Following graduation, Dearie reported to Attack Squadron (VA) 205 at NAS Atlanta, Georgia. He then completed primary and intermediary flight training with VT-27 and advanced flight training with VT-31 as NAS Corpus Christi, Texas. He was awarded his pilot wings in July 1995. After graduation from fleet replacement training at VP-30, Dearie reported to VP-45.

In August 1999, Dearie was selected for the Pilot Exchange Program and reported to Royal Australian Air Force 292 Squadron in south Australia.

Dearie left active duty in July 2002 and joined VP-62 as a drilling Reservist. He held several billets including training officer and operations officer. In 2010, while taking part in Rim of the Pacific Exercise (RIMPAC), Dearie led Crew 8 through the successful launch of a Harpoon (AGM-84) anti-ship missile - the first time a Reserve crew launched a harpoon in more than 10 years. His awards include the Air Medal, Navy Achievement Medal, and Humanitarian Service Medal.

He is currently a proficiency check airman in the Boeing 727, qualified to fly as both a first officer and flight engineer.

Cmdr. Jon R. Townsend assumed duty as the Broadarrow executive officer.

For more news from Patrol Squadron 62, visit www.navy.mil/local/vp62/.

HistoryA BIT OF HISTORY: History ThumbnailCamera110805-N-JW561-001 JACKSONVILLE, Fla. (Aug. 5, 2011) "...Employers and supervisors of Michigan National Guard members tour a P-3C Orion aircraft assigned to VP-62 at NAS Jacksonville, Florida as part of the Employer Support of the Guard and Reserve program. The program allows for employers to be transported to military training sites to observe National Guard and Reserve members on duty. (U.S. Navy photo by Mass Communication Specialist 2nd Class Sean Allen/Released)..." WebSite: NavyNews http://www.navy.mil/ [12AUG2011]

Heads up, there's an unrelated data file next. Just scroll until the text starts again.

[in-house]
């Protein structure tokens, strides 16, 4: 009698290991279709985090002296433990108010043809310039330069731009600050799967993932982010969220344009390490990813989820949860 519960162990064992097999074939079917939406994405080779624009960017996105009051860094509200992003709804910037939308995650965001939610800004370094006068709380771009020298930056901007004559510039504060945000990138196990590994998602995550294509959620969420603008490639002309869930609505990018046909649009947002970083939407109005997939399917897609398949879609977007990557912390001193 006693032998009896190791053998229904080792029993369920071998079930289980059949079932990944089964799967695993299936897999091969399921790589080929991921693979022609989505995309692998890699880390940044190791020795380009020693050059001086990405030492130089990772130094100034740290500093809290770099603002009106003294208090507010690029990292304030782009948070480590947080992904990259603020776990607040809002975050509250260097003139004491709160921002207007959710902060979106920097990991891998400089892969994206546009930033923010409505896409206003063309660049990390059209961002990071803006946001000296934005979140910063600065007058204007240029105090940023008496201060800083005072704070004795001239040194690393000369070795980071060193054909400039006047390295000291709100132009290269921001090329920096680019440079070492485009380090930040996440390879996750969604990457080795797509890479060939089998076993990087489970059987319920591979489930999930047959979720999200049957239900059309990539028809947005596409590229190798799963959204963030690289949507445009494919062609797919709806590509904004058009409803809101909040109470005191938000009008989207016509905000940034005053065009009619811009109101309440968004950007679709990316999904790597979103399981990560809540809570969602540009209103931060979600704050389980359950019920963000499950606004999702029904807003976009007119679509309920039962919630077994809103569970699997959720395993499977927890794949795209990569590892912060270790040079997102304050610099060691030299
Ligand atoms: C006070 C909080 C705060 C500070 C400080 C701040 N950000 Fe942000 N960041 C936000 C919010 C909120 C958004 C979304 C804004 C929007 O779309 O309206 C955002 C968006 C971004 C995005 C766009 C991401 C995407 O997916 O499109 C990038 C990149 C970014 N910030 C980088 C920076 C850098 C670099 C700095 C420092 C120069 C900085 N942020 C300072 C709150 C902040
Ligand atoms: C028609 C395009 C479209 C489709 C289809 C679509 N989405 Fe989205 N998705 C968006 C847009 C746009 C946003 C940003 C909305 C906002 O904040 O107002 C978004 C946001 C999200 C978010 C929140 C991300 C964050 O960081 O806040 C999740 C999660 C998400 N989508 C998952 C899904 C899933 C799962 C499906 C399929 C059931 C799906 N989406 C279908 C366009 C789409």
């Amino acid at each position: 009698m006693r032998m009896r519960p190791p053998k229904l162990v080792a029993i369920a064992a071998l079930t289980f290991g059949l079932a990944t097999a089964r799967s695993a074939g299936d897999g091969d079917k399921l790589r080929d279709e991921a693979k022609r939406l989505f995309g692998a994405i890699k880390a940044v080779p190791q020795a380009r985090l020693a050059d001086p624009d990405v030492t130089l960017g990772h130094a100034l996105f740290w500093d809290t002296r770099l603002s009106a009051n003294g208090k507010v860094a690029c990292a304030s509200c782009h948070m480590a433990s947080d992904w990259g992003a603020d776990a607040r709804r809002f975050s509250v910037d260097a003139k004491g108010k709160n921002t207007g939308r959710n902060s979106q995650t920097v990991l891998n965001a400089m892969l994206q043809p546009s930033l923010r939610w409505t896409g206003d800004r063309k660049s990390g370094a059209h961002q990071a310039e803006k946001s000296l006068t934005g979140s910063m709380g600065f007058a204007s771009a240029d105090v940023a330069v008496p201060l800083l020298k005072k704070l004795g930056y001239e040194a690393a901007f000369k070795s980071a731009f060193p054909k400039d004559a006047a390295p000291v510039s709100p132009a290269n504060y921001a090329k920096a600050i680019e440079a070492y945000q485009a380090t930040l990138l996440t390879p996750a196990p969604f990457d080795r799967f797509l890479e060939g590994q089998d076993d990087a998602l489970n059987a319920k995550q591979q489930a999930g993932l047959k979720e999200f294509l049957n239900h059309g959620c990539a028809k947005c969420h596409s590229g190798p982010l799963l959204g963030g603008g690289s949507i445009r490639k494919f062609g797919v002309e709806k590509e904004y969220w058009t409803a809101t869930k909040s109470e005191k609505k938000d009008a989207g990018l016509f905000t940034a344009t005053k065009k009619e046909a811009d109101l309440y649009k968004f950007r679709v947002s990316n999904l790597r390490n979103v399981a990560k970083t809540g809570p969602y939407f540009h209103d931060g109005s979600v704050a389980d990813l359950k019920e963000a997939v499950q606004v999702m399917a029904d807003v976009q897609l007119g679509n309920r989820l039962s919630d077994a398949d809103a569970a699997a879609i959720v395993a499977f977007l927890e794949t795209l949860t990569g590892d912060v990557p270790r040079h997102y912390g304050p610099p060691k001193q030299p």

HistoryA BIT OF HISTORY: "...'Broadarrows' pass weapons qualification by MCC William Lovelady - Posted: June 29, 2011 - 2:10pm..." WebSite: JaxAirNews http://jaxairnews.jacksonville.com/ [30JUL2011]

VP-62 Public Affairs

The VP-62 "Broadarrows" completed a conventional weapons technical proficiency inspection (CWTPI) last week, moving the reserve squadron one step closer to full deployability.

"We've been working on this for four months," said AOC(AW) Rob Metts, VP-62 ordnance chief. "To take a shop full of aviation ordnancemen with little P-3 experience and get to this point took a phenomenal effort."

The three-day inspection began with a team of inspectors from the Maritime Patrol and Reconnaissance Weapon School verifying every team member's ordnance certifications. Then they issued a load plan and the AOs went to work.

"Everything we do is based on publications. We don't do anything from memory," said Metts.

"First they observed our release and control checks, to make sure our ordnance could be launched from the aircraft. Then we inspected our support equipment and started loading weapons."